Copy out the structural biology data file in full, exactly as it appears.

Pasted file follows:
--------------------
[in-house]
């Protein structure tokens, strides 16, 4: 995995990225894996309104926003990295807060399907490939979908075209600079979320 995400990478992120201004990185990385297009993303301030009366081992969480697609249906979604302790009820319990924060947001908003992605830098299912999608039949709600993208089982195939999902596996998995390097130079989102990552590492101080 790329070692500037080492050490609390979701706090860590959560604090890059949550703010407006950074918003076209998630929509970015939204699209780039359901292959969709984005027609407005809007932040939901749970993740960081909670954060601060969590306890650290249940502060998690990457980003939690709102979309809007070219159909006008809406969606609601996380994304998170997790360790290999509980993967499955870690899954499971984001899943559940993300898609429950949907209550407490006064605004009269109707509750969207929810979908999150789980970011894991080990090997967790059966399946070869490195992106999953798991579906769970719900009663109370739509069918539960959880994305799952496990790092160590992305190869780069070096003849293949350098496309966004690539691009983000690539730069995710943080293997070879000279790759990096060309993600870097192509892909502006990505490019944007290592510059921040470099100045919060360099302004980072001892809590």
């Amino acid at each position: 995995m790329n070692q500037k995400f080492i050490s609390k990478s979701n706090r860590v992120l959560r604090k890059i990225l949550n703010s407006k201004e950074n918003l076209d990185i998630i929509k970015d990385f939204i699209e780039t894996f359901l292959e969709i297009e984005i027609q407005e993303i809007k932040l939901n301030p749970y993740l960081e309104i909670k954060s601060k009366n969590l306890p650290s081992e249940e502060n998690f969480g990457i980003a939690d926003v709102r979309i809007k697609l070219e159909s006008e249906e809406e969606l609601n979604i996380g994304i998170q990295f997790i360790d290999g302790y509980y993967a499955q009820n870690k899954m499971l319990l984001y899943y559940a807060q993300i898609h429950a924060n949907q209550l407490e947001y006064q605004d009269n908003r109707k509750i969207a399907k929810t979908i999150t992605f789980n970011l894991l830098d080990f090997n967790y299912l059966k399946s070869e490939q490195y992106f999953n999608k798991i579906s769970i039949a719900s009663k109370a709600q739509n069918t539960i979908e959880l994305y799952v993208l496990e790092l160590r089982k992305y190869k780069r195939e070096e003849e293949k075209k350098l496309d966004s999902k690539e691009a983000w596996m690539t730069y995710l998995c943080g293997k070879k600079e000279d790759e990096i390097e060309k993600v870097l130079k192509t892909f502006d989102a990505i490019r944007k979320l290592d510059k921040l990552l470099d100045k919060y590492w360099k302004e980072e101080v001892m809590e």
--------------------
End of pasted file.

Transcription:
[in-house]
């Protein structure tokens, strides 16, 4: 995995990225894996309104926003990295807060399907490939979908075209600079979320 995400990478992120201004990185990385297009993303301030009366081992969480697609249906979604302790009820319990924060947001908003992605830098299912999608039949709600993208089982195939999902596996998995390097130079989102990552590492101080 790329070692500037080492050490609390979701706090860590959560604090890059949550703010407006950074918003076209998630929509970015939204699209780039359901292959969709984005027609407005809007932040939901749970993740960081909670954060601060969590306890650290249940502060998690990457980003939690709102979309809007070219159909006008809406969606609601996380994304998170997790360790290999509980993967499955870690899954499971984001899943559940993300898609429950949907209550407490006064605004009269109707509750969207929810979908999150789980970011894991080990090997967790059966399946070869490195992106999953798991579906769970719900009663109370739509069918539960959880994305799952496990790092160590992305190869780069070096003849293949350098496309966004690539691009983000690539730069995710943080293997070879000279790759990096060309993600870097192509892909502006990505490019944007290592510059921040470099100045919060360099302004980072001892809590």
């Amino acid at each position: 995995m790329n070692q500037k995400f080492i050490s609390k990478s979701n706090r860590v992120l959560r604090k890059i990225l949550n703010s407006k201004e950074n918003l076209d990185i998630i929509k970015d990385f939204i699209e780039t894996f359901l292959e969709i297009e984005i027609q407005e993303i809007k932040l939901n301030p749970y993740l960081e309104i909670k954060s601060k009366n969590l306890p650290s081992e249940e502060n998690f969480g990457i980003a939690d926003v709102r979309i809007k697609l070219e159909s006008e249906e809406e969606l609601n979604i996380g994304i998170q990295f997790i360790d290999g302790y509980y993967a499955q009820n870690k899954m499971l319990l984001y899943y559940a807060q993300i898609h429950a924060n949907q209550l407490e947001y006064q605004d009269n908003r109707k509750i969207a399907k929810t979908i999150t992605f789980n970011l894991l830098d080990f090997n967790y299912l059966k399946s070869e490939q490195y992106f999953n999608k798991i579906s769970i039949a719900s009663k109370a709600q739509n069918t539960i979908e959880l994305y799952v993208l496990e790092l160590r089982k992305y190869k780069r195939e070096e003849e293949k075209k350098l496309d966004s999902k690539e691009a983000w596996m690539t730069y995710l998995c943080g293997k070879k600079e000279d790759e990096i390097e060309k993600v870097l130079k192509t892909f502006d989102a990505i490019r944007k979320l290592d510059k921040l990552l470099d100045k919060y590492w360099k302004e980072e101080v001892m809590e």